Nearly 75 percent of girls surveyed have someone close to them with breast cancer. No woman is ever too young to start practicing good breast health. For young women, the importance of knowing your “girls” has never been more important.
A book, Taking Care of Your Girls, addresses breast development and breast health for girls. The book is based on more than 2.5 years of research with more than 3,000 girls (ages 8-18) and mothers across the U.S. Some of the research findings include:
• More than 25 percent of girls have perceived a normal change in their breasts to be a symptom of breast cancer
• More than 20 percent of girls think breast cancer is caused in part by infection, tanning, drug use, stress, and breast injury or bruising; however, none of these are risk factors
• Nearly 75 percent of girls have someone close to them who has had breast cancer
• Most girls are worried that someone in their family might get breast cancer
• Few girls know how to reduce their risk of breast cancer
In response to their findings, breast oncologist Dr. Marisa Weiss and her daughter Isabel Friedman, answered some of the most compelling questions girls have about their changing bodies. Some questions answered include "How do I know when I need to get my first bra?" and "Is there a perfect, correct or average breast size?"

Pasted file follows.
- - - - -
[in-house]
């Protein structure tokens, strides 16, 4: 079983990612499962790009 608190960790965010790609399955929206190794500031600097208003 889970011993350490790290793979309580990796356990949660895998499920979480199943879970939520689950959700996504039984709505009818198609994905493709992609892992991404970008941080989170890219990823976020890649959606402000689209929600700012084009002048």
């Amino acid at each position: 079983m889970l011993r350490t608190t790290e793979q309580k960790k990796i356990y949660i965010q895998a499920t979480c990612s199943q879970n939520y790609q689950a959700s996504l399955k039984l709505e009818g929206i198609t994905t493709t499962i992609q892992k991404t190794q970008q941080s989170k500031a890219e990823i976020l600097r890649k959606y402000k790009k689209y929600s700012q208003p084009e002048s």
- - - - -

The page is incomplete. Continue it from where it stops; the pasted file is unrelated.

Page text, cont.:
Weiss offers medical and motherly advice while Isabel provides a peer-to-peer perspective. Chapters in the book include:
• Breast Development: Hormones, Puffy Nipples, Growing Breasts
• Normal Breast Changes: Lumps, Cysts, Thick Areas, Pain
• Self-Image and Teasing: Standing Up for Yourself and Feeling Your Personal Power
• From Tight Bras to Antiperspirants: Replacing Breast Cancer Fears with Facts
• Think Pink, Live Green: A Planet-Friendly Guide for Healthy Breasts
The book reveals the real risks and actionable steps girls can take to reduce their risk of getting breast cancer.
Also, Taking Care of Your Girls is a comprehensive and supportive breast health guide which offers teens a safe place to find the answers they need, but may be too embarrassed or scared to ask in person.